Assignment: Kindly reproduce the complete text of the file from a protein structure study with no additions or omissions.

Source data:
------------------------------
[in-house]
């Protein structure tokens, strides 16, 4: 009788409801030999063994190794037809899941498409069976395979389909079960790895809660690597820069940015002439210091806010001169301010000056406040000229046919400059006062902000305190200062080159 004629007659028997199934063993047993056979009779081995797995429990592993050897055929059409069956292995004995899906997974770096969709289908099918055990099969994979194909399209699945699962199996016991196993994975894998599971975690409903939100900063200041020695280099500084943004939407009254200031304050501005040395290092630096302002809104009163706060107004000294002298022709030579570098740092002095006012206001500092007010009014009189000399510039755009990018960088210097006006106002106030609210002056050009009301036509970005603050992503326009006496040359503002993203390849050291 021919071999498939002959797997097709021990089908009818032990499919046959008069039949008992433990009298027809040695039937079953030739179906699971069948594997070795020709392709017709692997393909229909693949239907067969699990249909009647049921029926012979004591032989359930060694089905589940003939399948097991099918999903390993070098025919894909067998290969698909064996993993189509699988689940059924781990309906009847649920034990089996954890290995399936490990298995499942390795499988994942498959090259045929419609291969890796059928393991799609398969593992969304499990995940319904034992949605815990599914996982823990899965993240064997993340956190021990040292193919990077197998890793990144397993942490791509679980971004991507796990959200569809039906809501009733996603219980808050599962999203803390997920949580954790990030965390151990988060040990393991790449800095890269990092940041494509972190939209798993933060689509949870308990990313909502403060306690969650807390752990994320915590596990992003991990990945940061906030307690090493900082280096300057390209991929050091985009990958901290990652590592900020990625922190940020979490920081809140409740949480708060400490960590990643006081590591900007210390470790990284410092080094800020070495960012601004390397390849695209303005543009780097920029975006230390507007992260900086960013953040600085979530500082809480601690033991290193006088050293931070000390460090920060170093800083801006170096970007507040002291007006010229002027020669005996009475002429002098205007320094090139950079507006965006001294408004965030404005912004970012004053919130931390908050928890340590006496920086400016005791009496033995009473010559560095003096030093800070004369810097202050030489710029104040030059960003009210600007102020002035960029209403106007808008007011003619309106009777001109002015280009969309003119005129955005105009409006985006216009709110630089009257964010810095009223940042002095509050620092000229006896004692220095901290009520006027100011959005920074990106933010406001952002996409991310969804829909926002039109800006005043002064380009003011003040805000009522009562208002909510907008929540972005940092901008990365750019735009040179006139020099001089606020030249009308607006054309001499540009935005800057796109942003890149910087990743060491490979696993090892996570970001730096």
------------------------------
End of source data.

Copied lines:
[in-house]
């Protein structure tokens, strides 16, 4: 009788409801030999063994190794037809899941498409069976395979389909079960790895809660690597820069940015002439210091806010001169301010000056406040000229046919400059006062902000305190200062080159 004629007659028997199934063993047993056979009779081995797995429990592993050897055929059409069956292995004995899906997974770096969709289908099918055990099969994979194909399209699945699962199996016991196993994975894998599971975690409903939100900063200041020695280099500084943004939407009254200031304050501005040395290092630096302002809104009163706060107004000294002298022709030579570098740092002095006012206001500092007010009014009189000399510039755009990018960088210097006006106002106030609210002056050009009301036509970005603050992503326009006496040359503002993203390849050291 021919071999498939002959797997097709021990089908009818032990499919046959008069039949008992433990009298027809040695039937079953030739179906699971069948594997070795020709392709017709692997393909229909693949239907067969699990249909009647049921029926012979004591032989359930060694089905589940003939399948097991099918999903390993070098025919894909067998290969698909064996993993189509699988689940059924781990309906009847649920034990089996954890290995399936490990298995499942390795499988994942498959090259045929419609291969890796059928393991799609398969593992969304499990995940319904034992949605815990599914996982823990899965993240064997993340956190021990040292193919990077197998890793990144397993942490791509679980971004991507796990959200569809039906809501009733996603219980808050599962999203803390997920949580954790990030965390151990988060040990393991790449800095890269990092940041494509972190939209798993933060689509949870308990990313909502403060306690969650807390752990994320915590596990992003991990990945940061906030307690090493900082280096300057390209991929050091985009990958901290990652590592900020990625922190940020979490920081809140409740949480708060400490960590990643006081590591900007210390470790990284410092080094800020070495960012601004390397390849695209303005543009780097920029975006230390507007992260900086960013953040600085979530500082809480601690033991290193006088050293931070000390460090920060170093800083801006170096970007507040002291007006010229002027020669005996009475002429002098205007320094090139950079507006965006001294408004965030404005912004970012004053919130931390908050928890340590006496920086400016005791009496033995009473010559560095003096030093800070004369810097202050030489710029104040030059960003009210600007102020002035960029209403106007808008007011003619309106009777001109002015280009969309003119005129955005105009409006985006216009709110630089009257964010810095009223940042002095509050620092000229006896004692220095901290009520006027100011959005920074990106933010406001952002996409991310969804829909926002039109800006005043002064380009003011003040805000009522009562208002909510907008929540972005940092901008990365750019735009040179006139020099001089606020030249009308607006054309001499540009935005800057796109942003890149910087990743060491490979696993090892996570970001730096």